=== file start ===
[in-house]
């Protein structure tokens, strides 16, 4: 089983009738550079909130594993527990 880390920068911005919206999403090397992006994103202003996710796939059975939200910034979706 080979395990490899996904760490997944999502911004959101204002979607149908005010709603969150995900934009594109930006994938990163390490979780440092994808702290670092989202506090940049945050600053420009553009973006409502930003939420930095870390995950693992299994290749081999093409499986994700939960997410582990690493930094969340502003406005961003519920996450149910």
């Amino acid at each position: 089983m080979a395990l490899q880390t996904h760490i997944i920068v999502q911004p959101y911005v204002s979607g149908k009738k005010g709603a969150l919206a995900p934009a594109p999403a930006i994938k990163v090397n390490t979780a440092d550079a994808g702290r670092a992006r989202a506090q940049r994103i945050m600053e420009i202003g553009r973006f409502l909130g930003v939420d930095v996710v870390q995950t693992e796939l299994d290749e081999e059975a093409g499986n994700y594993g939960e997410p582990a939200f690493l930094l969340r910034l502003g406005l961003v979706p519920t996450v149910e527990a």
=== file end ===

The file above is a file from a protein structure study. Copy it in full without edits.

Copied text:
[in-house]
């Protein structure tokens, strides 16, 4: 089983009738550079909130594993527990 880390920068911005919206999403090397992006994103202003996710796939059975939200910034979706 080979395990490899996904760490997944999502911004959101204002979607149908005010709603969150995900934009594109930006994938990163390490979780440092994808702290670092989202506090940049945050600053420009553009973006409502930003939420930095870390995950693992299994290749081999093409499986994700939960997410582990690493930094969340502003406005961003519920996450149910």
């Amino acid at each position: 089983m080979a395990l490899q880390t996904h760490i997944i920068v999502q911004p959101y911005v204002s979607g149908k009738k005010g709603a969150l919206a995900p934009a594109p999403a930006i994938k990163v090397n390490t979780a440092d550079a994808g702290r670092a992006r989202a506090q940049r994103i945050m600053e420009i202003g553009r973006f409502l909130g930003v939420d930095v996710v870390q995950t693992e796939l299994d290749e081999e059975a093409g499986n994700y594993g939960e997410p582990a939200f690493l930094l969340r910034l502003g406005l961003v979706p519920t996450v149910e527990a």